A few reflections on this semester (and yes, I promise to write some reflections about my hiking at a later date) and how its been different than my undergraduate experience. For starters, I don't have the typical grad school schedule because I squeezed everything into less than a year, so I'm taking more classes than most would in my situation. I've been studying controls, railroads (ostensibly as prep for my job) and creativity. On top of that I've been doing research, which is a bottomless sinkhole of time. On multiple occasions I've walked into the computer lab around noon, not to leave until after midnight. The joys of computer modeling... I've developed a serious love-hate relationship with MATLAB, which has supplanted Excel in that role.

I've been most intrigued by the balance (or lack thereof) between classes and research. I used to split my time between different courses and requirements, but I've found that this year I need to take an all-or-nothing approach. Three days of hard core work on research followed by one day of frantically catching up on my classwork has become the norm. I think the root of that is the more involved nature of my research, and it isn't nearly as easy to turn that on or off. Once I start delving into the theory and derivations for some of this stuff, it seems like a terrible waste to work on other things once I'm on a roll. So my time management has been radically altered from the more balanced approach in undergrad.

The social aspects of this year have been interesting too. Many of my friends have graduated, pursuing gainful employment rather than continued studies. At first Champaign seemed empty and it was harder to get groups of friends together (if and when I had time to spare). But at the same time, it was good because it forced me to explore new areas of the campus that I hadn't seen before. The big one has been the Illini Swing Society, which has been a fun relief during the week. I've taken Lindy Hop lessons once a week and its been nice to have a scheduled break one night a week to get out and do something totally different from my daily work. It gives my left brain a break and focuses on right brain functions which I exercise much less frequently.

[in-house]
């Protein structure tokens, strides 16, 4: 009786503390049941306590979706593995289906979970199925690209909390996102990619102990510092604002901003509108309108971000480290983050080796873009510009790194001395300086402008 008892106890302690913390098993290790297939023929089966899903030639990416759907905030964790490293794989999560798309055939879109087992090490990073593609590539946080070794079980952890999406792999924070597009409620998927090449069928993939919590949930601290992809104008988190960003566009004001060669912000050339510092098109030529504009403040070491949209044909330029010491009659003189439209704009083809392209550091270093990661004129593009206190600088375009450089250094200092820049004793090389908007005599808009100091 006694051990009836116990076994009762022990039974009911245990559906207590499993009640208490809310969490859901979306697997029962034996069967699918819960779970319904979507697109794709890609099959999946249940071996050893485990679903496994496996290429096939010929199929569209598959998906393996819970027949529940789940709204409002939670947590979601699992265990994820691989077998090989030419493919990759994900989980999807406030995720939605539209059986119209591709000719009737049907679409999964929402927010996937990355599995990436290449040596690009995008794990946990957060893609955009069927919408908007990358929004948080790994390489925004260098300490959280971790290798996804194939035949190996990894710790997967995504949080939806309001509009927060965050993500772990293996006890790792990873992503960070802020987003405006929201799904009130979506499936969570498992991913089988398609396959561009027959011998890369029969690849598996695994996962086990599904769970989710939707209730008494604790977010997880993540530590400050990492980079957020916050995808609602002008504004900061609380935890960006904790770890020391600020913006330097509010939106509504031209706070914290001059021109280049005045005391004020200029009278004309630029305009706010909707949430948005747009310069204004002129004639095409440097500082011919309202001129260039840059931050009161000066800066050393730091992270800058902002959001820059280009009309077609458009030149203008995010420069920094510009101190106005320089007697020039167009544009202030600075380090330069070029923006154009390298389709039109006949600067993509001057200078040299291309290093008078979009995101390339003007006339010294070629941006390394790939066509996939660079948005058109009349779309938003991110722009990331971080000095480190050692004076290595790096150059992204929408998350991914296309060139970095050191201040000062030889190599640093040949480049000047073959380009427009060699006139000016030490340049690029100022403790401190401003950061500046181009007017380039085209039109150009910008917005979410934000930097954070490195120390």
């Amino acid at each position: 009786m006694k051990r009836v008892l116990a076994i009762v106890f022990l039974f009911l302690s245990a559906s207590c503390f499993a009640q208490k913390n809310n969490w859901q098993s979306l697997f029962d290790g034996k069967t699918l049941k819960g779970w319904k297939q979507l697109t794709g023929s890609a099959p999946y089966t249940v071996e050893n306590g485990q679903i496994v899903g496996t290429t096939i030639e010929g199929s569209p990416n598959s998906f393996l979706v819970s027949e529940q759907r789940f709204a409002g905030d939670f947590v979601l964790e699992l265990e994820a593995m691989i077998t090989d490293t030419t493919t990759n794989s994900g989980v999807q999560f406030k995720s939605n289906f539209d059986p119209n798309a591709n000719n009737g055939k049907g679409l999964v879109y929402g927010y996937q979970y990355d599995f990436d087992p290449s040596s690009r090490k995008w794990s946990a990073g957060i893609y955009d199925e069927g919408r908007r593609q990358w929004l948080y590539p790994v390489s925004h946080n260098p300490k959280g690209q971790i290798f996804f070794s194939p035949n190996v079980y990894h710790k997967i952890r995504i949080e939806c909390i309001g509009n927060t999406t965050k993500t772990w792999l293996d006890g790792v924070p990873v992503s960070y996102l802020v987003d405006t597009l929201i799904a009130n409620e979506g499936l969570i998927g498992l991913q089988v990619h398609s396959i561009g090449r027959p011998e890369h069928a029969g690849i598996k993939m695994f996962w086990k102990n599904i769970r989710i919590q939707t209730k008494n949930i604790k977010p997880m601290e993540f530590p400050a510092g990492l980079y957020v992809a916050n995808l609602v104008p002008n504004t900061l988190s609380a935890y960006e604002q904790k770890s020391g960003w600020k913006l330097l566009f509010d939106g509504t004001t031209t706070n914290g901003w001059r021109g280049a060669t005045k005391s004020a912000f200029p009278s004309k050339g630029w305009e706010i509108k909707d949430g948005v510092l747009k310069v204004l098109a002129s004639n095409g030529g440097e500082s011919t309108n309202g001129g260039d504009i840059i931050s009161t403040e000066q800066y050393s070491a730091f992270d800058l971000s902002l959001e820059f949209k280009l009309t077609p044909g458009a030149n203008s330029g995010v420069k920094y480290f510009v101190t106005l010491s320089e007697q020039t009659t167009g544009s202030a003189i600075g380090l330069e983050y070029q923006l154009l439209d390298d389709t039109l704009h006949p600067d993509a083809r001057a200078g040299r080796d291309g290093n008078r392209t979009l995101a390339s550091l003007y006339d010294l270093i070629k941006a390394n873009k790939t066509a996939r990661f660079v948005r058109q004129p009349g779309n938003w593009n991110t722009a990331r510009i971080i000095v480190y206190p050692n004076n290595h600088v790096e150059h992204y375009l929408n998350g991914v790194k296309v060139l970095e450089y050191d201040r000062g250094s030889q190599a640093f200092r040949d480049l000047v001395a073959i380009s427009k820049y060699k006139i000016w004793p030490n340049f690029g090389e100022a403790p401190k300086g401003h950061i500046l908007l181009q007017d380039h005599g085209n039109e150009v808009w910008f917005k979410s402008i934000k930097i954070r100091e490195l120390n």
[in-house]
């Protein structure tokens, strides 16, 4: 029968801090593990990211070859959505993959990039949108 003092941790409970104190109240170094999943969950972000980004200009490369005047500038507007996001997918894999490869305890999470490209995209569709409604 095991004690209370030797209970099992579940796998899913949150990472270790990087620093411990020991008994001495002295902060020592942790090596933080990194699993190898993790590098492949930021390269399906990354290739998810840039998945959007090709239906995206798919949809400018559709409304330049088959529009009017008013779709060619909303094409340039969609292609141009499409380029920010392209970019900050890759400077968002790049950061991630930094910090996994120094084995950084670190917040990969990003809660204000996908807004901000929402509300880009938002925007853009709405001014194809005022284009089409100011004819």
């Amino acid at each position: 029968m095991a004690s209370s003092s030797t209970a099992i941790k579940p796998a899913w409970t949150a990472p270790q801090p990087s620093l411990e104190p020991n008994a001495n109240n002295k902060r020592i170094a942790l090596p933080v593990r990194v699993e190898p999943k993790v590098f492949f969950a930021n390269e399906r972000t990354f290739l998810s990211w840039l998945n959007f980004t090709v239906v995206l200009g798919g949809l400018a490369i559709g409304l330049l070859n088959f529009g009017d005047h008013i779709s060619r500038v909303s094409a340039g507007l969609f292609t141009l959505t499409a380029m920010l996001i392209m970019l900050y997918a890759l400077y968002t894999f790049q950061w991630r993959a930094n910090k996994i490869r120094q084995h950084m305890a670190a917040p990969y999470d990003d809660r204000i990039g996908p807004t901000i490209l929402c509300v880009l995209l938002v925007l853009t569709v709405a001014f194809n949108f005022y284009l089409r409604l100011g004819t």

Additionally, I've been trying to run more again this semester, with mixed results. For starters I've found out that hiking fitness and running fitness are not the same thing. I had to restart from lower mileage, so I'm working in the range of 4 mile runs at this point. Finding the time to get out there is a bigger challenge, but when I have been able to, its been quite refreshing. For me its all about getting out of the academic environment for an hour or two and physically challenging myself. I did a solid 5k with EWB a couple weeks ago and it was a ton of fun to run a race again. Sadly, they didn't have an award for the first place grad student, because I totally won in that category (did I mention I was the only grad student running?). I've struggled a bit with the cold weather lately, but at least I have the ARC track if it gets too nasty out.

I have to say I've thoroughly enjoyed my grad experience up to this point, and while the next month of thesis writing may shift my opinion to some extent, I am very glad I had the opportunity to add this to my college experience. I can't believe in just a few months I'll be starting a new phase of my life with the beginning of my rotational program in Erie, PA.